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Integrating Interprofessional Collaboration into Your Practice

Noémie Yacola
Noémie Yacola

Having a client who requires care that falls outside of your own area of expertise may frequently come up in your practice. The reality is that some cases are more complex than others and will end up in collaboration between several healthcare professionals from different professions. To optimize the quality of healthcare provided, this is where working according to the principles of interprofessional collaboration becomes important. In these situations, it is necessary to understand what interprofessional collaboration is, what the advantages are, and have guidelines that allow you to move towards a more collaborative practice.

What Is Interprofessional Collaboration?

There are multiple definitions to explain what interprofessional collaboration is. According to the Canadian Interprofessional Health Collaborative (CIHC; February 2010, p. 8) it is, “the process of developing and maintaining effective interprofessional working relationships with learners, practitioners, patients/clients/families and communities to enable optimal health outcomes.” In other words, Dr. Fortin, a psychologist with 35 years of experience in a hospital setting, explains that it is a question of individuals with different professional training working together to provide good care and health services to a clientele with diversified problems by promoting complementarity thanks to the differing expertise of the professionals involved. In fact, this same author suggests that the ideal would be for all professionals to focus on the same objective while integrating each other's opinions and points of view and being aware of their own skills and limitations.

The Many Advantages of Interprofessional Collaboration

There are many advantages to collaborative practice between professionals and the client. Here are just some of those advantages, but if you would like to learn more, we invite you to take a look at the references at the end of this article.

According to the Ordre des infirmières et infirmiers du Québec (Quebec Order of Nurses), having different healthcare professionals working together with the client allows each professional the opportunity to use their respective skills optimally. More specifically, a study on interprofessional collaboration in Quebec has reported many benefits for the client and their family including a feeling of empowerment and preventing avoidable errors. The study also shows the positive effects of interprofessional collaboration on professionals: more proactive and motivating practice, greater work satisfaction, and fewer cases of professional burnout. From our perspective, another positive impact of collaboration that should not be overlooked is the opportunity it provides in terms of professional growth. The same study also highlights the many advantages for the healthcare system such as reduction in hospital admissions, length of stay and readmission, lower cost of care, improved fluidity and efficiency, and access to enhanced services.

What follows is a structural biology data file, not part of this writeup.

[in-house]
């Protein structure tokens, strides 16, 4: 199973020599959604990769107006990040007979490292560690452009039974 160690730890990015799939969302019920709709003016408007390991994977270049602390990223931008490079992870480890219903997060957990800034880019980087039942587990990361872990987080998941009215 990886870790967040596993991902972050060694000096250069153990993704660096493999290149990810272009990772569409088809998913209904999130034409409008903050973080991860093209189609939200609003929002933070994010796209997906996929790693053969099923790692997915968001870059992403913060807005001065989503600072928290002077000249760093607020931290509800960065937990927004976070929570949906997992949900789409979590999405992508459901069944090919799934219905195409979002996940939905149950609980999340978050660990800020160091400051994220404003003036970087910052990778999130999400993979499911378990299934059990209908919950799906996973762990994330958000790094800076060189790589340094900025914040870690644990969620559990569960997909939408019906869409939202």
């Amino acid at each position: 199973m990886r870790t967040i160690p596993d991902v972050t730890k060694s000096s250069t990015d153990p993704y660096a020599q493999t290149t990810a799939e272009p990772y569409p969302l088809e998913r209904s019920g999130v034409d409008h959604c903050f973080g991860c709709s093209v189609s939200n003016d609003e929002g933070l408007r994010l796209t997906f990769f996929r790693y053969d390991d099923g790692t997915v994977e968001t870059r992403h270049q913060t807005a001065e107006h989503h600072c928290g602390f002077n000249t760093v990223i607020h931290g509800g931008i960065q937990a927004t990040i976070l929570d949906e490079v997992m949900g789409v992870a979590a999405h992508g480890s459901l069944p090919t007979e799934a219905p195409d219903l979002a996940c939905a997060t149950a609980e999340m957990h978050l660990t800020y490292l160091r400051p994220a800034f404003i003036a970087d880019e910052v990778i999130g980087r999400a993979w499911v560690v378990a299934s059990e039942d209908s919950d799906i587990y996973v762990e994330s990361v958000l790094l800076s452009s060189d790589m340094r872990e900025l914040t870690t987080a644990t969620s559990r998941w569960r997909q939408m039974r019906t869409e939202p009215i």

Competency Domains to Develop the Skills Necessary for Interprofessional Collaboration

To finish up, we would like to share some basic concepts that will help you optimise and direct your practice towards interdisciplinarity. These concepts are taken from the CIHC National Competency Framework.

The framework outlines six competency domains that shape the judgements essential for interprofessional collaborative practice:


Interprofessional communication: although each person involved comes from a different background, they must learn to communicate in a collaborative, responsible and responsive way (for example, actively listening to others, adapting language to ensure common understanding, etc.).


Patient/client/family/community-centred care: professionals involved must seek out, integrate, and value the client’s input and engagement as well as that of their family and their community in designing and implementing care (for example, supporting their active participation.).


Role clarification: each person must understand their own role and that of the other professionals involved and use this combined knowledge appropriately to work towards patient/client/family and community objectives.


Team functioning: professionals must understand and put into practice the principles of teamwork dynamics (for example, collaborative decision making, reflecting on team interactions, etc.).


Collaborative leadership: when designating a person to lead the group, the objective should be to favorize leadership principles that support collaborative practice (for example, applying collaborative decision-making principles.).


Interprofessional conflict resolution: each professional must have an attitude that encourages managing disagreements in a constructive and positive way (for example, recognizing situations with the potential for conflict, setting conflict resolution guidelines, etc.).

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